Nick Strutt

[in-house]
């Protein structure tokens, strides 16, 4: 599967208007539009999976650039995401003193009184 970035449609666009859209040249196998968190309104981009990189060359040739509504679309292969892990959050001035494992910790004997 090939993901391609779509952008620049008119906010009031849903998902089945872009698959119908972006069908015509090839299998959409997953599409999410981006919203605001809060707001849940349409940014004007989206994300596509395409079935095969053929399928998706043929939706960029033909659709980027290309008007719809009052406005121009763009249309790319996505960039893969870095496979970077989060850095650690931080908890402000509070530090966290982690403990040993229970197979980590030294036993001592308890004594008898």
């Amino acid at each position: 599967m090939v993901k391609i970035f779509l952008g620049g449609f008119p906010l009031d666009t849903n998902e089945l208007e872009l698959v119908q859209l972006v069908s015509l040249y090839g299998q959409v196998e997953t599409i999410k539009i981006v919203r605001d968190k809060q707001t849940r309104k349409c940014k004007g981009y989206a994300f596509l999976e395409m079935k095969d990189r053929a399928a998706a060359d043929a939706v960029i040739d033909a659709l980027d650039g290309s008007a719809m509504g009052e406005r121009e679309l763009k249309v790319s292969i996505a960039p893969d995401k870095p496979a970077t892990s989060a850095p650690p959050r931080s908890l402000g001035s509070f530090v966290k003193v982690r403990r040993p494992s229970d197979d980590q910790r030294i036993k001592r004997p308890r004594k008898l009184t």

Yeah.  Thanks Omega.  I’m just going to do a very quick run-through of the different routes in.  So, there are various points of entry legally when it comes to distressed acquisitions.  Each have their own sort of merits and pitfalls and the weapon of choice is going to be very much driven by the dynamics of the particular deal.  I think it’s fair to say that one of the most common points of entry in my experience is debt related.  Secure creditors obviously hold a lot of cards so stepping into that position is most common.  In terms of  in the last downturn we did see a lot of debt acquisition and I think coming back to what you were saying Omega, in terms of the regulatory pressure that’s put on the banks and you know, what’s happened recently with the new Insolvency Act that came into play last Friday which actually hamstrings them a bit in terms of enforcement, I think they’re going to be squeezed in to selling off their loan book because the loans are more expensive than they were to hold previously and they are going to find it difficult to enforce.  So, I can see a fair amount of opportunity coming in that regard.  In terms of a debt acquisition strategy they sort of they follow two forms.  You can either sort of acquire to loan to own so to speak.  So, using security to take control of the asset.  Or you can just wait on a redemption.  So, lining the delta between the acquisition price of a loan and the redemption value of the loan.  The forms of purchase themselves can take various different forms.  It could be a wholesale purchase of a whole book albeit that tends to be the preserve of the large funds like Starwood and Cerberus whose MO is buying loan books.  It could be the acquisition of a sort of wholesale funding alliance that are loan on loan acquisition where you take out the lender to the lender to take control of the lender and thereby take control of the underlying positions.  It could be a bespoke acquisition of a single loan which is perhaps relevant for the audience here.  Or it could be a secondary purchase of a loan coming out of a wholesale acquisition so, Cerberus buys a book and then sells off instead of individual positions to separate purchasers.  As an alternative to buying a debt, as Omega mentioned, there is a lot of refinancing needed at the moment and as another way of entering people are, and we’re seeing this already, people are refinancing existing positions attracted by a higher yield with potential to potentially enforce at some point in the future.  And actually what we’re starting to see already and we’ve written this in deals like this already whereby the lender has a hard bait conversion right whereby they can convert a loan into equity at some point in the future.  So, you’ve got a sort of inbuilt sort of loan to own structure.  A variant of becoming the lender yourself, as Alex mentioned, there is, especially in some of the new debt funds, a sort of paucity of asset management skills and what we saw in the last downturn was a lot of people making a turn in terms of JV-ing  – entering a joint venture agreement with a lender – whereby the borrower lacks funds or lacks expertise and you enter into a joint venture agreement whereby you provide those funds and/or expertise and get a profit share at the end, shared up with the lender and the borrower will get some sort of sliver of equity to kind of keep them sort of interested.  In terms of non-debt related forms of entry, they boil down into consensual and non-consensual so non-consensual being sort of buying direct from an administrator or a receiver and then a consensual just being consensual M&A.  In terms of the sort of main legal considerations which sort of influence the way in which a deal is structured and will also affect the pricing of the risk, the principle issue is really diligence.  If you’re buying the debt you can diligence the finance documents but you’re going to get a very limited warranty coverage from the seller so, from the existing lender.  From experience that’s very much a game of cat and mouse and we’ve come across a couple of instances where underlying issues haven’t been covered by warranties and have come up after the event.  So, it’s very much caveat emptor on loan acquisitions.  And the diligence of the underlying asset is obviously difficult because the borrower won’t be involved and at most you’ll get sort of access to some historic diligence reports on a whole harms basis.  You may get reliance but more often than not you don’t.  If you’re re-financing or JV-ing that’s a different story because obviously the borrower’s involved and you can get a proper home-side sort of legal DD process done, and an evaluation process.  In terms of other sort of relevant considerations, it’s important to note that sort of loan to own as a strategy by itself is not entirely straightforward.  It’s a common misconception that you, as a secure creditor, can simply swap the asset for the debt.  There is an ancient legal principle called foreclosure where you can do that but it’s never used.  You have to get Court approval and it won’t be granted.  So, what you have to do is effectively buy that asset through an enforcement process and the sale price will be net – you can net the loan amount from the sale price.  Most likely it will be a receivership purchase if it’s a single asset.  Again, that sort of raises a couple of points for considerations in terms of the receiver will need to get fair value for that asset on the sale so the best price reasonably attainable in the market and if the asset is sold to the lender itself then the burden to show that you’ve achieved that value or paid that value resides with the lender or receiver.  And it’s also important to note that the borrower will retain the right to repay the loan right up until the point of sale.  So, you could get all the way down the line, you could buy the loan, you could enforce the security and then at the last moment the borrower repays and you lose, obviously, you get your loan back but you lose the asset.  And as a final point to note, the Insolvency Act which came in last Friday imposes some restrictions in terms of how you can enforce.  Most relevantly there’s now a four week moratorium that the borrower can instigate before enforcement action can take place.  So, it’s not… it used to be the case that you could effectively enforce within 24 hours of default of payment.  That’s now not the case.  So, it just needs to be borne in mind in times of sort of pricing of risk.  That’s it from me, it includes rather a whistle-stop tour and I could have spoken a lot more about everything I’ve spoken about there.  So, if anyone’s got any questions please do fire them my way.